September is Child Welfare Workforce Development Month. While recognizing the need for ongoing development, we must make sure we are looking to developing ways to support child welfare workers by building capacity.
An unplanned and underfunded strain on unemployment insurance agency systems will inevitably happen again; the question is not if, but when. So how can you ensure you are maximizing the capacity of your existing trained staff and serving as many customers as possible with the resources you have every day?
Fueled by increasing demands to improve federal measures and strengthen parental engagement activities and at a time when programs are experiencing significant staff attrition, decreasing budgets, and stagnant collections, child support programs are under extreme pressure to rethink how they serve children and families.
Our child welfare systems can feel like we are in a game of Jenga. We are attempting to grow and expand our systems by moving pieces one by one - while stretching our limited capacity. But with each move, the entire system risks collapse, particularly with worker shortages.
Strategies to create a system that is aligned, prepared, and has the capacity needed to meet demand…regardless of the month, 365 days out of the year.
Emerging Stronger When the Public Health Emergency Ends: How Agencies Can Make Room for the Upcoming Wave of Renewals and New Customers
When the public health emergency (PHE) and pandemic waivers come to an end, agencies must renew all existing Medicaid recipients. For many agencies already struggling with staff capacity to meet existing demand, they will no doubt be overwhelmed. To help agencies prepare for and tackle the wave of renewal workload, we offer specific steps that agencies can take to meet this increased demand.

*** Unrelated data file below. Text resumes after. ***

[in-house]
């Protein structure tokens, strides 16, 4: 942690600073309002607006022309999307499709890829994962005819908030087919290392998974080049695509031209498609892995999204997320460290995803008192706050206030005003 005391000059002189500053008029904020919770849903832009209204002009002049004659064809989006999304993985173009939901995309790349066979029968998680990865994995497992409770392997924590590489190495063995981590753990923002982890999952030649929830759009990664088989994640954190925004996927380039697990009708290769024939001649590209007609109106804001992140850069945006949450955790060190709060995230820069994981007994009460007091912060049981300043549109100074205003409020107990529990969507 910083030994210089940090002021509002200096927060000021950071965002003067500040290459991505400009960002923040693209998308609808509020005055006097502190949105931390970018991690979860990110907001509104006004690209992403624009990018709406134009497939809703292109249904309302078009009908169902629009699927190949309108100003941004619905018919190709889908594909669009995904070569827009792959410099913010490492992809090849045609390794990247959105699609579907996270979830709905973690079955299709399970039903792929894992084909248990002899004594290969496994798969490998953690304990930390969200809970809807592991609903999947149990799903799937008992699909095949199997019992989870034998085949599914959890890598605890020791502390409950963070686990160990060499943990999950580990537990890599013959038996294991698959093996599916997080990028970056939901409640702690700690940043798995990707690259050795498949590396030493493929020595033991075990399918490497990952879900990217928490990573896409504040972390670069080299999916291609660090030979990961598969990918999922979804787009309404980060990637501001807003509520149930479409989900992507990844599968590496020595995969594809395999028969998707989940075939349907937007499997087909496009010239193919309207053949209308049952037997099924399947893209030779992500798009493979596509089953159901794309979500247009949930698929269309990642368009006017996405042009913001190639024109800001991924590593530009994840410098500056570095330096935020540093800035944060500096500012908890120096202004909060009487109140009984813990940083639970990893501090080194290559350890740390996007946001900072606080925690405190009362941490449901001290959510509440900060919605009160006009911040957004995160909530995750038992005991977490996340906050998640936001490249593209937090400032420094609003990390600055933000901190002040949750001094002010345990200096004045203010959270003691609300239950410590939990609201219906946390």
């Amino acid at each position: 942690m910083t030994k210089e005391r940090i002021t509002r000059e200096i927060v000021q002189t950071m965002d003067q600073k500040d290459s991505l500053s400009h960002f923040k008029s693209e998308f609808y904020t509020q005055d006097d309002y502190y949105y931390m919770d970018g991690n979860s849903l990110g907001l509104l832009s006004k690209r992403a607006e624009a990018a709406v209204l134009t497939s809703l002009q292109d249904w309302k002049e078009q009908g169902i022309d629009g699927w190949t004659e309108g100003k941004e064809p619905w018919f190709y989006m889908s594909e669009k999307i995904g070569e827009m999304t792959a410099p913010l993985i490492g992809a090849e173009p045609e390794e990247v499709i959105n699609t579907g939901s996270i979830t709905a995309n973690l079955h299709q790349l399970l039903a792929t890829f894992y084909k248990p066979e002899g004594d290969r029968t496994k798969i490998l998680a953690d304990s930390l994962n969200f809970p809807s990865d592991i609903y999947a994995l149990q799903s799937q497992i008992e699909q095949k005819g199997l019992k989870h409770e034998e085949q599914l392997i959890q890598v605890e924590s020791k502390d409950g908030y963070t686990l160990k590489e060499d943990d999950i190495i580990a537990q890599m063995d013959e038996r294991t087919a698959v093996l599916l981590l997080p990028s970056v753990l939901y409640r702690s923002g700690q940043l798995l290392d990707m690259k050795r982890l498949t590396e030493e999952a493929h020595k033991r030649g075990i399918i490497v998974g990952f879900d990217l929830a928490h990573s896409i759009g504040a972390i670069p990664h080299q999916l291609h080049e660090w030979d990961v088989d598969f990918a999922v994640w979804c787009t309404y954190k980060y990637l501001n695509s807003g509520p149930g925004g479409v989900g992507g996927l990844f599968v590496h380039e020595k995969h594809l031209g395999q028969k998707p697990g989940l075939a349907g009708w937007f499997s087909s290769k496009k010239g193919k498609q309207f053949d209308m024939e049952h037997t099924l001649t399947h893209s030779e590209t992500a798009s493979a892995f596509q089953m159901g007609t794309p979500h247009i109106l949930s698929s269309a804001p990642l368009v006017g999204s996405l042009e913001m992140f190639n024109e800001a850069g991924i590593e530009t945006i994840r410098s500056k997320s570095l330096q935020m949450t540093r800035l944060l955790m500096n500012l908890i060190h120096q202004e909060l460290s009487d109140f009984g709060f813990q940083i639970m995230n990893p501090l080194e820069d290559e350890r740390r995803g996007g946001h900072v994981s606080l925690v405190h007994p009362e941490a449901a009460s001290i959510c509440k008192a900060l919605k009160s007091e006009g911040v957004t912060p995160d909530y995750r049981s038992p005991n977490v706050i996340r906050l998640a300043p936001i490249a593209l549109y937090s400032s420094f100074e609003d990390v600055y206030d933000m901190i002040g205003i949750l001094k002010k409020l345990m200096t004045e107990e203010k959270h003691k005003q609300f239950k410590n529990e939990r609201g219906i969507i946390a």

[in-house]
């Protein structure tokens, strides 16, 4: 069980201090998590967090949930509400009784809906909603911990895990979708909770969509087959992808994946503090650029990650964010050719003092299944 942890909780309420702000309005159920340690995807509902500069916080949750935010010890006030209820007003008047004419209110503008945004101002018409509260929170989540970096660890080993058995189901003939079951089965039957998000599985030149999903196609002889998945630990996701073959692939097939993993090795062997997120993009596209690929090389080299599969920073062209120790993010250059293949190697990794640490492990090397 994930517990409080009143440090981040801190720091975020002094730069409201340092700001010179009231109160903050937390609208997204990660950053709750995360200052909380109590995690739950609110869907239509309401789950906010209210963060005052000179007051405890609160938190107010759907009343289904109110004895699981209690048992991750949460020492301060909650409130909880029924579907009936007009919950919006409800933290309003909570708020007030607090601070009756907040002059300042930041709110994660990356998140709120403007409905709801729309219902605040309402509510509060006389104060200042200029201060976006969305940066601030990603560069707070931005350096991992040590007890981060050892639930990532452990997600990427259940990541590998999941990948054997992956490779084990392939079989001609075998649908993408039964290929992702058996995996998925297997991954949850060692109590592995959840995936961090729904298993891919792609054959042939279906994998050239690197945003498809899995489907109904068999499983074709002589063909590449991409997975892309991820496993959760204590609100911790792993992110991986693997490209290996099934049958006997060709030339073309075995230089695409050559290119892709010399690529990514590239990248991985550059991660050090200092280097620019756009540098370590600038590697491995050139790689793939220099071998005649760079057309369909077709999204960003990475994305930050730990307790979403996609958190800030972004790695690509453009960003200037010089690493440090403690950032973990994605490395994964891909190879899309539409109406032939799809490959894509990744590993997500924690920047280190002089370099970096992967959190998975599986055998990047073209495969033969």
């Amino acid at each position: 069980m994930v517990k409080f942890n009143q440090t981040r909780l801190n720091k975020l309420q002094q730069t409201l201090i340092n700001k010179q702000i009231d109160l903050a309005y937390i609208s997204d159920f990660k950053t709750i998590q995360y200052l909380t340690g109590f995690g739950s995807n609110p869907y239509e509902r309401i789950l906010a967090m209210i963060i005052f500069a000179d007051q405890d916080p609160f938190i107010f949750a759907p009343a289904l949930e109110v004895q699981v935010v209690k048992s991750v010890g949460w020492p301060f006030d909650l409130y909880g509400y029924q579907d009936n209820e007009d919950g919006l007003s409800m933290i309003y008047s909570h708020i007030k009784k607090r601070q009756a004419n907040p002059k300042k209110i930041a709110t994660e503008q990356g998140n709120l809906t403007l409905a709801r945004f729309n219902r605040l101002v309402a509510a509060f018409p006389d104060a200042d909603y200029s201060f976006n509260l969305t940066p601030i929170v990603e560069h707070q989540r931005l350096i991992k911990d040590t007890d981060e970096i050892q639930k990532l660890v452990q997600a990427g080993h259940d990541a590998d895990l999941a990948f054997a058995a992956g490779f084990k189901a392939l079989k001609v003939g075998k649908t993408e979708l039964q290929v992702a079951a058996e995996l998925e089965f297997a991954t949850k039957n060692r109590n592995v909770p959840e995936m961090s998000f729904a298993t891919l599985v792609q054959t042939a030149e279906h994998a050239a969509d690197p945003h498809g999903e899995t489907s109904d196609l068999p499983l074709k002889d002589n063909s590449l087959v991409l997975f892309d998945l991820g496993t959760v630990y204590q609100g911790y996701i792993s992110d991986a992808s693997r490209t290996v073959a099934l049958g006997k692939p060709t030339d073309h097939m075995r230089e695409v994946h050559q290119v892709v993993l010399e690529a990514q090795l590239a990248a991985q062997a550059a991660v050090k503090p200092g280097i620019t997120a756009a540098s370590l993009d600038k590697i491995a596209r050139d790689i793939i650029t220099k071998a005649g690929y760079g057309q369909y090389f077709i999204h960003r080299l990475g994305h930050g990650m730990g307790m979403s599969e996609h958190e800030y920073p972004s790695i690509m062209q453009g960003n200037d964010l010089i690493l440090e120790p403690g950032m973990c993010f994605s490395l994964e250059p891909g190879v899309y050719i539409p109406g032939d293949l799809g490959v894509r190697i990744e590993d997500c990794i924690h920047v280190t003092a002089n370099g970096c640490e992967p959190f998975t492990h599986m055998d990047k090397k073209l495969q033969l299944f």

While it is wonderful to recognize the heroes during National Foster Care Month, we must also be aware of the realities of the foster care system and be willing to make a change. A change that will allow the heroes we celebrate to shine, unencumbered by complicated, outdated processes. If we take a glance through the lens of capacity, we will find a starting point so that we can do more good for children and families.
You Can’t Hire Your Way Out of the Staff Turnover Crisis: Addressing the Realities of Staff Turnover Through Process
Turnover is an unprecedented challenge that threatens the well-being of children. But staff is hard to find, harder to retain, and we are hiring back into the same systems that haven’t addressed fundamental challenges that have existed for decades. The only way to improve this reality to rethink our approach.
Redefining Social Worker Appreciation: How to create a system of capacity rather than a position of sacrifice
What if, instead of working so hard to appreciate the sacrifice, child welfare leaders took a long look in the mirror to see why social workers must sacrifice work-life balance in the first place? Maybe the question isn't about how we appreciate social workers well. Maybe the real question is how we get off the hamster wheel and create system capacity, so appreciation is reserved for a job well done, not to make up for a personal life lost.
For more than a year we shifted work to a virtual platform out of necessity, and as we safely return to in-person activities it would be easy to sprint as fast as possible back to “the way we did things before COVID-19”. But, what if instead of sprinting we took the time to pause and reflect? Perhaps some of our new virtual practices make child welfare better.